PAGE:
Vaso-occlusive pain crisis

(Redirected from Vaso-occlusive crisis)

Background

Precipitating Factors

  • Stress
  • Cold weather
  • Dehydration
  • Hypoxia
  • Infection
  • Acidosis
  • Alcohol intoxication
  • Pregnancy
  • Exertional stress

Clinical Features[1]

  • Pain
    • Most common manifestation of SCA (79-91% of ED visits)
    • Lower back, long bones most commonly affected

Differential Diagnosis

Sickle cell crisis

Evaluation

  • CBC
    • Because anemia can precipitate a crisis, must check for acute hemoglobin drop
  • Chemistry / LFT / lipase
    • If abdominal pain, may be cholecystitis, mesenteric ischemia, or perforation
  • Retic count (if aplastic crisis considered - rare in adults)
    • Should be >0.5%
  • T&S/T&C
  • Urine pregnancy
  • CXR
    • If cough, shortness of breath, or febrile

Management

  1. Analgesia
    • IV opiods prefered (morphine or hydromorphone)
      • Avoid IM route (use SQ if necessary)
      • Avoid meperidine
      • Use PCA pump if available
      • Redose in 30min if inadequate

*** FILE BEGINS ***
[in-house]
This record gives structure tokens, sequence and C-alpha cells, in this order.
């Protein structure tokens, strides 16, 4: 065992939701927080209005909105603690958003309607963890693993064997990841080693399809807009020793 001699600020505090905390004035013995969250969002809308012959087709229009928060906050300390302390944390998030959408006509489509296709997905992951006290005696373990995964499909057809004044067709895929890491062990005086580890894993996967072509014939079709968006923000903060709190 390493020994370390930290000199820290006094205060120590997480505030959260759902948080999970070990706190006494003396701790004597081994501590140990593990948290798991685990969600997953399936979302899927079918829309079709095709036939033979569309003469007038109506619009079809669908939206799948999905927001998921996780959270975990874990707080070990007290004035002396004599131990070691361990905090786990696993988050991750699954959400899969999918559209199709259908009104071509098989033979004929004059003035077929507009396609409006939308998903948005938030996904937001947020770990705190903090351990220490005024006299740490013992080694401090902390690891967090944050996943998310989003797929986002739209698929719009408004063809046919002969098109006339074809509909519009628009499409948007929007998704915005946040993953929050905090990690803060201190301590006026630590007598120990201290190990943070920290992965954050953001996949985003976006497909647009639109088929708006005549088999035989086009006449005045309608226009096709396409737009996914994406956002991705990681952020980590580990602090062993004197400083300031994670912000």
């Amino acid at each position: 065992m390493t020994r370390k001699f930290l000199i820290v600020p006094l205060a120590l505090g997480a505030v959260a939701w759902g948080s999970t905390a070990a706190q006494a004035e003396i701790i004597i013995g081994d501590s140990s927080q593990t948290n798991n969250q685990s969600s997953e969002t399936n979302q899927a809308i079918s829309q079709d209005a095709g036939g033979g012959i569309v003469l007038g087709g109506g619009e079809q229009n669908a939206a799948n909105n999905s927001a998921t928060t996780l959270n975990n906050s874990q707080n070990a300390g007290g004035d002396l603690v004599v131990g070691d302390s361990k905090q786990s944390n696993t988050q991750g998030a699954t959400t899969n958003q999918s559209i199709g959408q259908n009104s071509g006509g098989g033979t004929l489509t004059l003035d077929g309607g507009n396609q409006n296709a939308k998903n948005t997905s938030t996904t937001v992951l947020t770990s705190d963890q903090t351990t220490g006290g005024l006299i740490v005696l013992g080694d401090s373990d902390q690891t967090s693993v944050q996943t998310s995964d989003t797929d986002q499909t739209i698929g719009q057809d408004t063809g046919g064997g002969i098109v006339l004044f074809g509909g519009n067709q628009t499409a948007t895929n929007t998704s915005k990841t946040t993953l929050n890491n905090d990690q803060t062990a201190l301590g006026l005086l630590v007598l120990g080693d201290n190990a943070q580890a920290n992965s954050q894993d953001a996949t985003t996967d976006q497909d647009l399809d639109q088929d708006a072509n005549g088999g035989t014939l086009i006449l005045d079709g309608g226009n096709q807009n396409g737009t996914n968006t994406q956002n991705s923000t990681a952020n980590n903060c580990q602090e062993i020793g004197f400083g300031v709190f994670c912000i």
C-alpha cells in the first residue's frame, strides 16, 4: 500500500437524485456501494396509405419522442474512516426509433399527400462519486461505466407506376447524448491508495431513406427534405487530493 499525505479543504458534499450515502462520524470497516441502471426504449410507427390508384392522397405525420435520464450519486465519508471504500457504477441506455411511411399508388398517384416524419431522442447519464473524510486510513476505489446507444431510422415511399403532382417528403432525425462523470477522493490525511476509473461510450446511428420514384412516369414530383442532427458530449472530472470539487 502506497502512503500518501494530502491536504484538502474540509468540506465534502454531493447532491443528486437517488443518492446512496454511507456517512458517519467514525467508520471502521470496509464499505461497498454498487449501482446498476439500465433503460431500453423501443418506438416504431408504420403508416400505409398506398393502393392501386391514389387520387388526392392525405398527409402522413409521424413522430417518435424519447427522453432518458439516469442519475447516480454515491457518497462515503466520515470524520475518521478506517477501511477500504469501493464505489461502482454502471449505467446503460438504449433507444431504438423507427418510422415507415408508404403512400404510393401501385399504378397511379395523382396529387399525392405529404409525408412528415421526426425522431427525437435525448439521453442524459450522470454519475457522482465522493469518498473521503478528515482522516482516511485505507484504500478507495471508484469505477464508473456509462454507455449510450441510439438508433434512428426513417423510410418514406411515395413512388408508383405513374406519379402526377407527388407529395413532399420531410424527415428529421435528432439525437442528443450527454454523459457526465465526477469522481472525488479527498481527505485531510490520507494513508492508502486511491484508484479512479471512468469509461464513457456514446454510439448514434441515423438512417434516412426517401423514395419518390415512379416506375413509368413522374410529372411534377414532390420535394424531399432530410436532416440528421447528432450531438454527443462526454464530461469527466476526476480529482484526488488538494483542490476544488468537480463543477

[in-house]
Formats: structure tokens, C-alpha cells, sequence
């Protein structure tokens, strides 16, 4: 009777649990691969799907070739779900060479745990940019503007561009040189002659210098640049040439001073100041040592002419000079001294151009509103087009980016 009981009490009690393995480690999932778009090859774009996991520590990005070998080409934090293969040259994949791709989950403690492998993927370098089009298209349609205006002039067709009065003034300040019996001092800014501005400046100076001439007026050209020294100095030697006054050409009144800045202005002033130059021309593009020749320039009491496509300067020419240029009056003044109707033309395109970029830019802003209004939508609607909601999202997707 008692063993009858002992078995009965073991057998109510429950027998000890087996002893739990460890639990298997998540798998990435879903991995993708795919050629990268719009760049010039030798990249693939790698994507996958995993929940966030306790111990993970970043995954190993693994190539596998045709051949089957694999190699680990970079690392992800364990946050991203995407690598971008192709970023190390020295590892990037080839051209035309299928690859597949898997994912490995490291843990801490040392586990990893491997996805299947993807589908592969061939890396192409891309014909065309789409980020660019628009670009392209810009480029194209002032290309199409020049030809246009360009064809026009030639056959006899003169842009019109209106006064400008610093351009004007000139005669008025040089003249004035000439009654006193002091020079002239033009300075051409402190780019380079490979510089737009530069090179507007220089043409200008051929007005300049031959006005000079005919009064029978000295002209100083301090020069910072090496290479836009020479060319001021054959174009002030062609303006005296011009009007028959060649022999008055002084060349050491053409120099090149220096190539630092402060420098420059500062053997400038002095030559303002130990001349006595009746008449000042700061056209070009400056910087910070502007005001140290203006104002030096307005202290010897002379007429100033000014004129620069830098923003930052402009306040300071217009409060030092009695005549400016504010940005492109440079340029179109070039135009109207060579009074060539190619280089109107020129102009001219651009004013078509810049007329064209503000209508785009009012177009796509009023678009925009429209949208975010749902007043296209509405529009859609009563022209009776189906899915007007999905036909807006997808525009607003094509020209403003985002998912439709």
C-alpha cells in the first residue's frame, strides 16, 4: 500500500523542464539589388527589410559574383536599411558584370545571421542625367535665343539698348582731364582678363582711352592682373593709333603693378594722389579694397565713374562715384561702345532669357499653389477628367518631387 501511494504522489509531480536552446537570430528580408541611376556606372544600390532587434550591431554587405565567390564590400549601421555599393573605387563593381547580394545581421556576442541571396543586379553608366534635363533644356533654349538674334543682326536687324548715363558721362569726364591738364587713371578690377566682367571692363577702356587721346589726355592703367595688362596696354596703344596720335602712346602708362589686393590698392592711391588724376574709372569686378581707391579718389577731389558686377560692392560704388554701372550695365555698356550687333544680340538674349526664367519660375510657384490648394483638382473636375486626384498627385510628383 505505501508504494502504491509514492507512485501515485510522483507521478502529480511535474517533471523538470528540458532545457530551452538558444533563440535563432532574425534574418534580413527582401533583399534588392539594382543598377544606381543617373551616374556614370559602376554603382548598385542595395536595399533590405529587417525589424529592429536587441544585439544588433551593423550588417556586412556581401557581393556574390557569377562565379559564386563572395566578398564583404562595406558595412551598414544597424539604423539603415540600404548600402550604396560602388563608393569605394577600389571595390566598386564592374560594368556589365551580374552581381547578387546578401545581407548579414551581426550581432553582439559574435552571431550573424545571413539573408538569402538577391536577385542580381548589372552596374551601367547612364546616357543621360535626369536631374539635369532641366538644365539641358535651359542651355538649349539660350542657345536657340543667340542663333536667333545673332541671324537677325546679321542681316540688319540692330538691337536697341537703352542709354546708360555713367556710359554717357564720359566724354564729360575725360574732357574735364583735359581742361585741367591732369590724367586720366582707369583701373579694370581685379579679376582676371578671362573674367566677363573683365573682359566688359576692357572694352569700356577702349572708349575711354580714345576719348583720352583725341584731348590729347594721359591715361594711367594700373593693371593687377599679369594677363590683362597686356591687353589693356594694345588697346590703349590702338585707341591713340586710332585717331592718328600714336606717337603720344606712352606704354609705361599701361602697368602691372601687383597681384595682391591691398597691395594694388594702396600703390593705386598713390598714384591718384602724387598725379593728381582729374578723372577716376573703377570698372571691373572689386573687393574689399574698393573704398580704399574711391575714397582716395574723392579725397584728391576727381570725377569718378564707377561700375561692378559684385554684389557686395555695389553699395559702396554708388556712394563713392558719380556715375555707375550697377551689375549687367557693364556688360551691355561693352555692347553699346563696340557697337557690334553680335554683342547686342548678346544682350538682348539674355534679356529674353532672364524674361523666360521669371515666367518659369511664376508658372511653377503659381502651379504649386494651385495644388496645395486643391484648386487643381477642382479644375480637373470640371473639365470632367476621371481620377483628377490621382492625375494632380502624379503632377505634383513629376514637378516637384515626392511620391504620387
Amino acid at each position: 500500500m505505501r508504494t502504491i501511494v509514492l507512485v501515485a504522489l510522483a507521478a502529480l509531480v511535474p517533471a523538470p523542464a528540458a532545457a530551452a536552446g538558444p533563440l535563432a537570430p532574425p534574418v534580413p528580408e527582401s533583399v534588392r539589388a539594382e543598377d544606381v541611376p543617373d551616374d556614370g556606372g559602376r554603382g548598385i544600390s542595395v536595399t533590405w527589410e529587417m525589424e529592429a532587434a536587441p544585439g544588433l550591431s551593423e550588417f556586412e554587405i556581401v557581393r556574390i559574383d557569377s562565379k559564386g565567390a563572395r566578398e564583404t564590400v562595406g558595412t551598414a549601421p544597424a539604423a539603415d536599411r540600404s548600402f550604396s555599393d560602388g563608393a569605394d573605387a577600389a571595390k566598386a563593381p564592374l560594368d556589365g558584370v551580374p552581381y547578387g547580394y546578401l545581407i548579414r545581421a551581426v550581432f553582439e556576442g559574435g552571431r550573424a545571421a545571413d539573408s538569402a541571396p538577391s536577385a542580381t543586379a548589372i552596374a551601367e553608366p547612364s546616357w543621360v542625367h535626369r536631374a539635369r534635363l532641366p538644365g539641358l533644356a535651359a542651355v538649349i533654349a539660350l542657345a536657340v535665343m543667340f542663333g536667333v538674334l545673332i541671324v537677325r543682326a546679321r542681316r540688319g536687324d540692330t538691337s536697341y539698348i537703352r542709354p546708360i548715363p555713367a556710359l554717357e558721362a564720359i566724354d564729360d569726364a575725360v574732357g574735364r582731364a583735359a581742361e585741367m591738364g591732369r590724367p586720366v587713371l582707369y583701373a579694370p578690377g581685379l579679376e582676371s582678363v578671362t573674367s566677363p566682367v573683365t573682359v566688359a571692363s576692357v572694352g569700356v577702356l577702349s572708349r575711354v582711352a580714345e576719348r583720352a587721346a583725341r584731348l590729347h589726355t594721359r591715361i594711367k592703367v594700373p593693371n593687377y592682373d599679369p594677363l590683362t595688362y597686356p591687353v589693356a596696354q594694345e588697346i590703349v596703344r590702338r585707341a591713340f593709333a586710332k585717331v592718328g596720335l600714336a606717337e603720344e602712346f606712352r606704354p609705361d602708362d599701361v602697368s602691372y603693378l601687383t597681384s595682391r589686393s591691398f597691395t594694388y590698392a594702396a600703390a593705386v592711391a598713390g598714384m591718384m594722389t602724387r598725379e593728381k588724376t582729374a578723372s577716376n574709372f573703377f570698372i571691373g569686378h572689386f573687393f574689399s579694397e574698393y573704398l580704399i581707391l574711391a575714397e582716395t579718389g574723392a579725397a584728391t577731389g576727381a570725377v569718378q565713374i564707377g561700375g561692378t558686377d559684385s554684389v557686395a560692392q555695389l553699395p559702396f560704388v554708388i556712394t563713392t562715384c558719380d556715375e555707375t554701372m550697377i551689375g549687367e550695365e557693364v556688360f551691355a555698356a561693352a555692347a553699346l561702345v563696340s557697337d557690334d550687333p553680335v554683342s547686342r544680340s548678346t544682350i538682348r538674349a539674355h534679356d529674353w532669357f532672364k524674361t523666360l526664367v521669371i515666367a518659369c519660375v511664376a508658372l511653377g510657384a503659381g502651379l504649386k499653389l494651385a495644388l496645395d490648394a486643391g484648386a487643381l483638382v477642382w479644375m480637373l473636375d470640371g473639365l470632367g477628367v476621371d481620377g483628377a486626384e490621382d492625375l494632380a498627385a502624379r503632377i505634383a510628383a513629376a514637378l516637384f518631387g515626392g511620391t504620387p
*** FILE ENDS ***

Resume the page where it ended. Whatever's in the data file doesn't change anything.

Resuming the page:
• Normally admit if needs more than three doses
    • Use of concurrent acetaminophen encouraged, unless contraindicated
  2. Hydration
    • Initial bolus of 0.5-1 L of normal saline
    • Caution if underlying renal and cardiac dysfunction
    • There are no randomized controlled trials that have assessed the safety and efficacy of different routes, types or quantities of fluid.[2]
  3. O2 if hypoxic; otherwise may inhibit erythopoesis

Anemia

  • Transfusion PRBCs 10 mL/kg over 2hr period
  • Indications:
    • Aplastic crisis
    • Sequestration crisis
    • hemoglobin <6 with inappropriately low retic count
    • hemoglobin <10 with acute crisis

Disposition

Consider admission

Consider discharge

  • Pain is under control and patient can take oral fluids and medications
  • Ensure appropriate oral analgesics are available
  • Provide home care instructions
  • Ensure resource for follow-up

See Also

External Links

References

  1. Lovett P. et al. Sickle cell disease in the emergency department. Emerg Med Clin North Am. 2014 Aug;32(3):629-47
  2. Okomo U, Meremikwu MM. Fluid replacement therapy for acute episodes of pain in people with sickle cell disease. Cochrane Database of Systematic Reviews 2015, Issue 3. Art. No.: CD005406. DOI: 10.1002/14651858.CD005406.pub4

Authors:

Ross Donaldson